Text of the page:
I came away with quite a few observations from this experiment. If they can help even one new Tweeter or long-time frustrated Tweeter, I’ll not have wasted an entire day on Twitter, so I must share them.

Go for the Gentle Clap; Be Surprised By the Standing Ovation. Don’t expect a retweet, and above all don’t try to make it happen. Do not try to be funny or clever. Just be yourself and have fun on there. Besides, few of us give or receive Retweets anymore. That’s so 2008. People click one button, to Favorite. Faster. Easier. More like a gentle clap, rather than a standing ovation.

Find Your Own Voice. Some people do retweet, all the time. These are accounts that retweet lots of interesting, or maybe not so interesting, material, or anything a celebrity says, but they don’t have much to say themselves. I’d suggest that if you decide to Tweet, have something to teach people or to entertain your followers, or to enliven or enrich their lives every day. Or, at the very least have a dirty joke or two up your sleeve. Sex gets retweets, and often, mentions, which means you strike up conversations with other people, and there are lots of laughs. I can’t go there because I’m a respected professional writer, or I’m trying to be, anyway, but check out my character @BadAssGrandma  :)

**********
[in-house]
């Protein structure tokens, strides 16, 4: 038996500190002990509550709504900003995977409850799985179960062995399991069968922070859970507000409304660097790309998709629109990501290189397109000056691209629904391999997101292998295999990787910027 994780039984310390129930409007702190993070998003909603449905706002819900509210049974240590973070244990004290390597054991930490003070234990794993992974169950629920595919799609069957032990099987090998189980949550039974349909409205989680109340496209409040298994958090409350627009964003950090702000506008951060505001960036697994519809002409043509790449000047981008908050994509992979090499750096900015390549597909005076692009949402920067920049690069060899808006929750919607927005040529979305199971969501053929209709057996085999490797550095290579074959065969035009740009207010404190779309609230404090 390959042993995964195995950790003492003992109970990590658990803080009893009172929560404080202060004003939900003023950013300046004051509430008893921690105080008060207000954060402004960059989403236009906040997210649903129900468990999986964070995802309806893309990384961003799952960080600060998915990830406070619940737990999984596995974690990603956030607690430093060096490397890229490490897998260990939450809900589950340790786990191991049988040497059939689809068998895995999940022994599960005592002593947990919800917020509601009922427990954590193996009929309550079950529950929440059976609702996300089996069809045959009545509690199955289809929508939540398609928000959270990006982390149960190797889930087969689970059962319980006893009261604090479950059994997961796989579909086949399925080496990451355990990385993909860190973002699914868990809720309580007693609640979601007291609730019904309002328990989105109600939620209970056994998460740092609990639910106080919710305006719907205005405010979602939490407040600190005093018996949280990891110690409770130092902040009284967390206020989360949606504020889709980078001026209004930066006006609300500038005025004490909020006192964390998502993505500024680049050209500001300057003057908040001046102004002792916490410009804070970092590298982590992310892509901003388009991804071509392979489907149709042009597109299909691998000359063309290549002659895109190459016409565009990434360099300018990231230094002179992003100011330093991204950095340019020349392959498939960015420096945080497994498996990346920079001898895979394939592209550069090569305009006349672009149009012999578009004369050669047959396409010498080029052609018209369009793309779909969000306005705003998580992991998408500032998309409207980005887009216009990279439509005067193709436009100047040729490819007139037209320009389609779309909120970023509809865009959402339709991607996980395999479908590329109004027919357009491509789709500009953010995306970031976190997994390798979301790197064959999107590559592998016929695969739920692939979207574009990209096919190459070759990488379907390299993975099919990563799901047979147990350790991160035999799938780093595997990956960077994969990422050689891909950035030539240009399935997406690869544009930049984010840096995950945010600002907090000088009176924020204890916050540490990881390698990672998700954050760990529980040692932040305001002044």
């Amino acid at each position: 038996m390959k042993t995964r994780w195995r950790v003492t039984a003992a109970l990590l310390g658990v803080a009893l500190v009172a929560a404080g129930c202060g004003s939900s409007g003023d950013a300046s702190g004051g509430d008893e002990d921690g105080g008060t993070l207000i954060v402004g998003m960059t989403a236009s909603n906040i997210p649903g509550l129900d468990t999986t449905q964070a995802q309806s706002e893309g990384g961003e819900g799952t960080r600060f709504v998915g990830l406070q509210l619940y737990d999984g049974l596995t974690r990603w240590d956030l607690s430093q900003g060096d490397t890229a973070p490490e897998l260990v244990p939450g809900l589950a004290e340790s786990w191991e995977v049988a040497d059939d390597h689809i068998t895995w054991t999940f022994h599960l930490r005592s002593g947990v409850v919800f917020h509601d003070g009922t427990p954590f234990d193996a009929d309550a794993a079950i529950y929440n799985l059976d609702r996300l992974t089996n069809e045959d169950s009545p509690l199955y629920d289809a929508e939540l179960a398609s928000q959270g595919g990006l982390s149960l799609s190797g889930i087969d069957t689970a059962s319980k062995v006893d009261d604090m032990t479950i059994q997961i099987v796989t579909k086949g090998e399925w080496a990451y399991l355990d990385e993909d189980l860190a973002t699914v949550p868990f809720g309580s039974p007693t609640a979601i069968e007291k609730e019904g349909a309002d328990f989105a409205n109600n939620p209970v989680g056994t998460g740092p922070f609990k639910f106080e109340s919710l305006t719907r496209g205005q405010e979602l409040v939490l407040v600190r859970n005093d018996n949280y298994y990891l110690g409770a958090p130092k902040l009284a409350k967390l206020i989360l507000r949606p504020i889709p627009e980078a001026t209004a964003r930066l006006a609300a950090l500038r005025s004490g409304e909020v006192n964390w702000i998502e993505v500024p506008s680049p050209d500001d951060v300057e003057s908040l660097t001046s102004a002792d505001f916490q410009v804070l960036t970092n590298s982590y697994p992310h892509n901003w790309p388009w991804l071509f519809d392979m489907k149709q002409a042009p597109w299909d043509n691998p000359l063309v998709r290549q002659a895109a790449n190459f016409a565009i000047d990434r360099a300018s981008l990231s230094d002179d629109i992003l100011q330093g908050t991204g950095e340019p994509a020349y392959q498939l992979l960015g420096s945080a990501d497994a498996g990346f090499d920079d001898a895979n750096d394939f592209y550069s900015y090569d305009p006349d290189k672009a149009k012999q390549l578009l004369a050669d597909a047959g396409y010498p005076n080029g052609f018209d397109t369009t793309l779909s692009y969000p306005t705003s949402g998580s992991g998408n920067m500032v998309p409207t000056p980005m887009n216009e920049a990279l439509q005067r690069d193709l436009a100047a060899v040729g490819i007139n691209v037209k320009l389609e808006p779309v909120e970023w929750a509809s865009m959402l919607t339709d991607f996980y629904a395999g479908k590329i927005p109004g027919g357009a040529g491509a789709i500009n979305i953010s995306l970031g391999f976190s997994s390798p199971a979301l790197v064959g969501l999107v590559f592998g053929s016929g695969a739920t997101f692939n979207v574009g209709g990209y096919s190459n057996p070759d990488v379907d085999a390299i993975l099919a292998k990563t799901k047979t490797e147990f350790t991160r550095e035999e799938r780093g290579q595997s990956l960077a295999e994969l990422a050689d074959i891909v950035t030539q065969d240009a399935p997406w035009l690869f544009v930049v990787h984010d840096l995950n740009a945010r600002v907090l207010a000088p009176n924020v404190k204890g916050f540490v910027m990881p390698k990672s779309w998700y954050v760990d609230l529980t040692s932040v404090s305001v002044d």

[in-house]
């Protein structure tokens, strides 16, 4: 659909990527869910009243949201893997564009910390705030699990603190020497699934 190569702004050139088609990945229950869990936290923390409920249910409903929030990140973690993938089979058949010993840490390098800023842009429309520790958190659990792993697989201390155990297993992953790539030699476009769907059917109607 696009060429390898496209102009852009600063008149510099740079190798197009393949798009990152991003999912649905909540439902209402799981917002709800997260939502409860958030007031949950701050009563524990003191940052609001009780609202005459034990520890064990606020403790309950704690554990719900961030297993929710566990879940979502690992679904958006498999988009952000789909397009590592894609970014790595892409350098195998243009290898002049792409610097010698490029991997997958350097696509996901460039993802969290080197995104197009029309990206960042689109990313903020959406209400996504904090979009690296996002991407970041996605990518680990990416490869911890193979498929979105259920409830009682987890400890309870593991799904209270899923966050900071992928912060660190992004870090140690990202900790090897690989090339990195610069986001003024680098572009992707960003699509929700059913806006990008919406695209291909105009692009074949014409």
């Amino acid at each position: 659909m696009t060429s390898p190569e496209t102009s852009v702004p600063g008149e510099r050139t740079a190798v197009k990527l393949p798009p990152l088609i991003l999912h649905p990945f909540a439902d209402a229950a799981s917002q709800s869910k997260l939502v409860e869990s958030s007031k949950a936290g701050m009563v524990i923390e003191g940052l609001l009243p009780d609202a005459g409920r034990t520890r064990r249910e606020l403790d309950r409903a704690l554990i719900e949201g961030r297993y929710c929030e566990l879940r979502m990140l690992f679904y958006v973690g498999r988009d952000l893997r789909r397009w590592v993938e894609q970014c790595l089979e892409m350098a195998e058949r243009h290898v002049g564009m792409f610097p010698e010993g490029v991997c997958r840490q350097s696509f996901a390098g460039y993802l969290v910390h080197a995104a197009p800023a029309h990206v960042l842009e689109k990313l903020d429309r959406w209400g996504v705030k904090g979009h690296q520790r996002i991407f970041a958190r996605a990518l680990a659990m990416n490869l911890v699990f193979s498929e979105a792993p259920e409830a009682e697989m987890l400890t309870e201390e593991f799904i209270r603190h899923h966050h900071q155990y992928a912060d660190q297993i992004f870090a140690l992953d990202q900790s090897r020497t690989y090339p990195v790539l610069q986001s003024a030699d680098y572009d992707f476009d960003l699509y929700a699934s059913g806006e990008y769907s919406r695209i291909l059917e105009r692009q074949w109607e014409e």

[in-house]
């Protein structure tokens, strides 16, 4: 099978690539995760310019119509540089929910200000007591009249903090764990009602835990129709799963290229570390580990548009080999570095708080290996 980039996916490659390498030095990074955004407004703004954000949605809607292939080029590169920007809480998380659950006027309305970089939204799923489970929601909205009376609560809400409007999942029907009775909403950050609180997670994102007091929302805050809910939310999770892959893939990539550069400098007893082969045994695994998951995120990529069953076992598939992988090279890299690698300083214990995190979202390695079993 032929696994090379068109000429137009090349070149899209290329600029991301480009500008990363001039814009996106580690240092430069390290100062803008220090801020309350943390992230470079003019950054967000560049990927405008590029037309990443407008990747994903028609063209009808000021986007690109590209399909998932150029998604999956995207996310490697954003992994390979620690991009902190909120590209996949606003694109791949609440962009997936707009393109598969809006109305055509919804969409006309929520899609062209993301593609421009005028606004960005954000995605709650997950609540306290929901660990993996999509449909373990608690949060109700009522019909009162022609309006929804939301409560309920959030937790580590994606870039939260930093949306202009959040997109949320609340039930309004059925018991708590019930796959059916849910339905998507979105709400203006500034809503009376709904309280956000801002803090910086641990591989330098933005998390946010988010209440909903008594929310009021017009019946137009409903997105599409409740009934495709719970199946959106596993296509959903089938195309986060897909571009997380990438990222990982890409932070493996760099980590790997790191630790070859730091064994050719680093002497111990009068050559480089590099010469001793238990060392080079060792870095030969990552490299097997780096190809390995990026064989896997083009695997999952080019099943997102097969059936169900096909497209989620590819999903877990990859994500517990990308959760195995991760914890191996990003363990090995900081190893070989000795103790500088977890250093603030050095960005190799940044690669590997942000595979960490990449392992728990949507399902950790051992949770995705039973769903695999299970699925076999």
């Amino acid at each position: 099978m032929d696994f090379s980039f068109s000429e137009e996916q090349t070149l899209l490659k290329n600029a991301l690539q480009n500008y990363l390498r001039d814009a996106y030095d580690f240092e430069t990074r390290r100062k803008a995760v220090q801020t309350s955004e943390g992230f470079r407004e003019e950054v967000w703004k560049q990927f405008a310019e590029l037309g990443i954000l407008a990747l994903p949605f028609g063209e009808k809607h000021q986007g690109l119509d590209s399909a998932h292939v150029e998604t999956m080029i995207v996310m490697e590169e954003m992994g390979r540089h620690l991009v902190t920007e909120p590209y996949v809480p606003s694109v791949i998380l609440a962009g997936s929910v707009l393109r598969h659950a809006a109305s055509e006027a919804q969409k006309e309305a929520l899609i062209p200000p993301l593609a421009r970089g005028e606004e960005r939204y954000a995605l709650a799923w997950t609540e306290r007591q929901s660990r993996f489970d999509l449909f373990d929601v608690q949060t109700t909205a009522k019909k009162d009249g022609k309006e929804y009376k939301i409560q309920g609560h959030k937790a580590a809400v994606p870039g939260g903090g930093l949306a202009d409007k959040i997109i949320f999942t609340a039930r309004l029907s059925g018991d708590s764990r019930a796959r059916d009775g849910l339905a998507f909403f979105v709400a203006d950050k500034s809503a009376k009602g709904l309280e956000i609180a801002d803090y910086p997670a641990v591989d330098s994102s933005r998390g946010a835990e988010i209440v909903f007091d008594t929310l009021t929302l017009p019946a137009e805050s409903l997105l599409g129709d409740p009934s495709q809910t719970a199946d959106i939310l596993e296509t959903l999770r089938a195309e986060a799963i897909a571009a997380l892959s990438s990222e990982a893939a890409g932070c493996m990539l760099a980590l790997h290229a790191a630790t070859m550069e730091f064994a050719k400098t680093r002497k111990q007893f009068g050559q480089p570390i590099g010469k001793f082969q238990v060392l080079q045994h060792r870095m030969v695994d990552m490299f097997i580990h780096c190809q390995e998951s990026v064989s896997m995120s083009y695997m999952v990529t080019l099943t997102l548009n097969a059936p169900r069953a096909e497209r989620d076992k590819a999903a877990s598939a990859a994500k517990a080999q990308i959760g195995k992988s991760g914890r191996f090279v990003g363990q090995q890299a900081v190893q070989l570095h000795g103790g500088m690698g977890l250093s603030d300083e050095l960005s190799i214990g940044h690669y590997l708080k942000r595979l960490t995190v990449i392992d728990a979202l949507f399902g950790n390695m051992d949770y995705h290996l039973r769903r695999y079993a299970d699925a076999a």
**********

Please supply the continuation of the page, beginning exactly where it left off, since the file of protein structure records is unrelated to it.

Find Your Time to Tweet. The people who follow you all have schedules and routines they follow. Figure out what those are, so that your tweet gets the most exposure. If you tweet at 5:03 a.m., you may get some writers, or someone’s cat sleeping on the keyboard. Try to tweet at the same time every day, or, every few hours. Find the hour that works for you but make it during those hours when people are looking for something to do other than what they’re supposed to be doing (work hours, 9-5, is a good start).

Have Fun. Don’t take yourself or Twitter too seriously. In 10 years there will be some other social network type invention – probably involving Holograms and dancing penguins and blinking our Favorites with our eyes. We’ll all try to be Super Stars at that again, while our Twitter feeds lie dormant, but still displaying those horrid Tweets of Twitter Past.